The Big Question: Is more money the best way to attract the best teachers?

The Big Question: Is more money the best way to attract the best teachers?

An allowance of £10,000 will be given to teachers by the Government in a bid to persuade the best teachers to work in challenging schools.

In addition to this, they will also be eligible for extra training to support them through the transition. The new Masters in Teaching and Learning (MTL) qualification and career support will also be offered to suitable candidates.

Challenging schools are deemed to be those where less than 30% of pupils achieve five grade A-C GCSEs and where 30% or more of pupils are entitled to free school meals.

Recent research from the training and development agency shows that inspirational teachers can have a positive effect on the self-esteem and job prospects for poorer students.

Getting the very best teachers in schools where they can do the most good is critical, says Graham Holley, chief executive of the Training and Development Agency.

Is money the best way to attract the best teachers? What effect will this have on teachers already teaching in challenging schools but who are not part of the scheme?

Here are some views from the education community:

“This feels like deja vous! Didn’t we once get social priority area allowances for working in challenging schools? I distinctly remember many years ago helping out in a school classed as being in a social priority area. The teachers definitely got more money because of that. It’s like most things in education - it’s the reinventing of the wheel. I have just left a school in an area of social deprivation, and yes, it is very challenging. However, there are many other different challenges in other types of areas. A colleague who moved into independent education later left because of the pressures! She much preferred teaching the ‘challenging children’ to the more privileged ones!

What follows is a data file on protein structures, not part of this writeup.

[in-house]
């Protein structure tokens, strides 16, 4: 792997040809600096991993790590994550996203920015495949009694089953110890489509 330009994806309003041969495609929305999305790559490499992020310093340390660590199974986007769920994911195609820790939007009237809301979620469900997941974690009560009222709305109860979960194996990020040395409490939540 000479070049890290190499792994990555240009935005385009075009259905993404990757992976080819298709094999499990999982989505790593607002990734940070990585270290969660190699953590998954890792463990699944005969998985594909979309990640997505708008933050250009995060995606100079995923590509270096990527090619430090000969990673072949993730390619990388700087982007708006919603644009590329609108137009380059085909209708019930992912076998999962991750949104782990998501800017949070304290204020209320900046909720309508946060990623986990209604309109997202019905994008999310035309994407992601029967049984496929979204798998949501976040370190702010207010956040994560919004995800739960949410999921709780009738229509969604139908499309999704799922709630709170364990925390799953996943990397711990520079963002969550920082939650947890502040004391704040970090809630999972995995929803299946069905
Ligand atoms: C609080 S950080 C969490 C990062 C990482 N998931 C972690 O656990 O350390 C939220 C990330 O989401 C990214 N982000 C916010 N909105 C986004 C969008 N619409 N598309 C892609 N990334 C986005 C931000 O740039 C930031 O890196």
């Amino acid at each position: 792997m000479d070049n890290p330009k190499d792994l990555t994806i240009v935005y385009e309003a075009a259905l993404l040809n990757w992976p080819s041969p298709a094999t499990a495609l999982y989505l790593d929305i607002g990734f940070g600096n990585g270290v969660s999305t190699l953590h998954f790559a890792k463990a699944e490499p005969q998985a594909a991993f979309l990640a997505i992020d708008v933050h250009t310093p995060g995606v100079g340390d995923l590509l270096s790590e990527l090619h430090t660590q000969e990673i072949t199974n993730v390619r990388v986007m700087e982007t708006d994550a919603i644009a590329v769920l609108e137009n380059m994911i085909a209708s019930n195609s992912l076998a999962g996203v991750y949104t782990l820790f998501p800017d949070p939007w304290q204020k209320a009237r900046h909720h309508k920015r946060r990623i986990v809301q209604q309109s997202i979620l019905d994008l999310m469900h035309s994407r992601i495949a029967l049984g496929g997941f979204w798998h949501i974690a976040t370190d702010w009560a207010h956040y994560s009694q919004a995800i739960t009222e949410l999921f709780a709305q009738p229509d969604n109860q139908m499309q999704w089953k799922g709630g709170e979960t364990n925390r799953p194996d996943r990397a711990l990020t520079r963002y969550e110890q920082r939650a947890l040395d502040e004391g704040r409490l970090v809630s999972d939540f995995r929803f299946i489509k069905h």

“Would the money attract the right sort of candidates? Not necessarily! I know many teachers who claim at interview to have taught very challenging children, who have later proved unable to manage them!

“Schools in tough areas need not be ‘hell holes’ if the management is able to create a positive learning ethos and good behaviour management.”
Jacqui Singh, secondary school teacher

 

“There have been recruitment and retention points offered to staff in challenging schools for a number of years, and it doesn’t retain teachers who realise they don’t want to work in such an environment. They may not stay in the school that rewards them financially, let alone stay in the profession. Diplomas and MAs have always been offered to staff who are keen to continue professional development in this way as a matter of course, so these new incentives are not so new after all.

“If you are doing the job well that you are being paid to do, the system should be rewarding all of these unsung heroes not just the ones whose heads may be turned by financial gain. Rather than another patronising pat on the head, the Government should be sensibly restructuring an outdated salary scale and paying all good teachers a decent wage.”
Kate Muscroft, ex-primary teacher/senco

 

“It is bizarre to offer these allowances to newly qualified teachers who often find it hard to cope in an average school let alone a challenging one. To understand some of the problems of the students who attend challenging schools, teachers need a certain level of emotional maturity, life experience and excellent communication skills on top of being a brilliant teacher. How many NQTs would have that?”
Lana Moorcroft, secondary school teacher


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